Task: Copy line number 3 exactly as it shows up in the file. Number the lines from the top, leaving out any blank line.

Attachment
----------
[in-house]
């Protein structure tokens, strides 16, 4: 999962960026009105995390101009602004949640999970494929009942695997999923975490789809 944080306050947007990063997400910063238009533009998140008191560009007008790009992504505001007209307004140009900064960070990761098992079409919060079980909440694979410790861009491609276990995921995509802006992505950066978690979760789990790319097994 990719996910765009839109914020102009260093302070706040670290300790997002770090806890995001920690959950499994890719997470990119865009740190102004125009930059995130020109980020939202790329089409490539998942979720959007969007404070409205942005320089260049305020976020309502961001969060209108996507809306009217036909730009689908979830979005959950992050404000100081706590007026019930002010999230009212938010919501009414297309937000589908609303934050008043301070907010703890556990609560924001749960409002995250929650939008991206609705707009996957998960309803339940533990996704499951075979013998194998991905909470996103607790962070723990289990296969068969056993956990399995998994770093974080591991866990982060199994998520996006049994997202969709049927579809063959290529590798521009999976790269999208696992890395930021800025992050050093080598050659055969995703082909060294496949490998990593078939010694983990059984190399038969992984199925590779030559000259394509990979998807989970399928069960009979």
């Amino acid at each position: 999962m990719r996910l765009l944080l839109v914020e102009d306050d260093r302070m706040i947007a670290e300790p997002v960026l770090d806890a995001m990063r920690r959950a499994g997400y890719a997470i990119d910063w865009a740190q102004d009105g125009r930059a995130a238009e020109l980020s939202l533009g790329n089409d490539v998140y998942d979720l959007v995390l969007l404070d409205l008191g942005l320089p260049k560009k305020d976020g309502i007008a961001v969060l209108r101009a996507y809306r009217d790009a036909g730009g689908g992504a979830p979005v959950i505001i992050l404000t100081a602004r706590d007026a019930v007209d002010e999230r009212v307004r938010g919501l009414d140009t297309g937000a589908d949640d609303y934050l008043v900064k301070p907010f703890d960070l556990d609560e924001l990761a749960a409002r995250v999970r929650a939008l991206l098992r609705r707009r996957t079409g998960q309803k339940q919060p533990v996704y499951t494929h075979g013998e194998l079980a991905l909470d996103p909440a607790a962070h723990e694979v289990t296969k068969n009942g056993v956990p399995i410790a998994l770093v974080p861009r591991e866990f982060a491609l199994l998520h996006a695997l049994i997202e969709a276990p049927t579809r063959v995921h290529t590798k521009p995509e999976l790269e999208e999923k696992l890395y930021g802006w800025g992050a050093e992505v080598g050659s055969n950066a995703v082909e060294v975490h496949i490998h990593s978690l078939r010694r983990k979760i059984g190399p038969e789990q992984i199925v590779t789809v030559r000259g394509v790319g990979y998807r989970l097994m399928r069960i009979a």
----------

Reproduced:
């Amino acid at each position: 999962m990719r996910l765009l944080l839109v914020e102009d306050d260093r302070m706040i947007a670290e300790p997002v960026l770090d806890a995001m990063r920690r959950a499994g997400y890719a997470i990119d910063w865009a740190q102004d009105g125009r930059a995130a238009e020109l980020s939202l533009g790329n089409d490539v998140y998942d979720l959007v995390l969007l404070d409205l008191g942005l320089p260049k560009k305020d976020g309502i007008a961001v969060l209108r101009a996507y809306r009217d790009a036909g730009g689908g992504a979830p979005v959950i505001i992050l404000t100081a602004r706590d007026a019930v007209d002010e999230r009212v307004r938010g919501l009414d140009t297309g937000a589908d949640d609303y934050l008043v900064k301070p907010f703890d960070l556990d609560e924001l990761a749960a409002r995250v999970r929650a939008l991206l098992r609705r707009r996957t079409g998960q309803k339940q919060p533990v996704y499951t494929h075979g013998e194998l079980a991905l909470d996103p909440a607790a962070h723990e694979v289990t296969k068969n009942g056993v956990p399995i410790a998994l770093v974080p861009r591991e866990f982060a491609l199994l998520h996006a695997l049994i997202e969709a276990p049927t579809r063959v995921h290529t590798k521009p995509e999976l790269e999208e999923k696992l890395y930021g802006w800025g992050a050093e992505v080598g050659s055969n950066a995703v082909e060294v975490h496949i490998h990593s978690l078939r010694r983990k979760i059984g190399p038969e789990q992984i199925v590779t789809v030559r000259g394509v790319g990979y998807r989970l097994m399928r069960i009979a």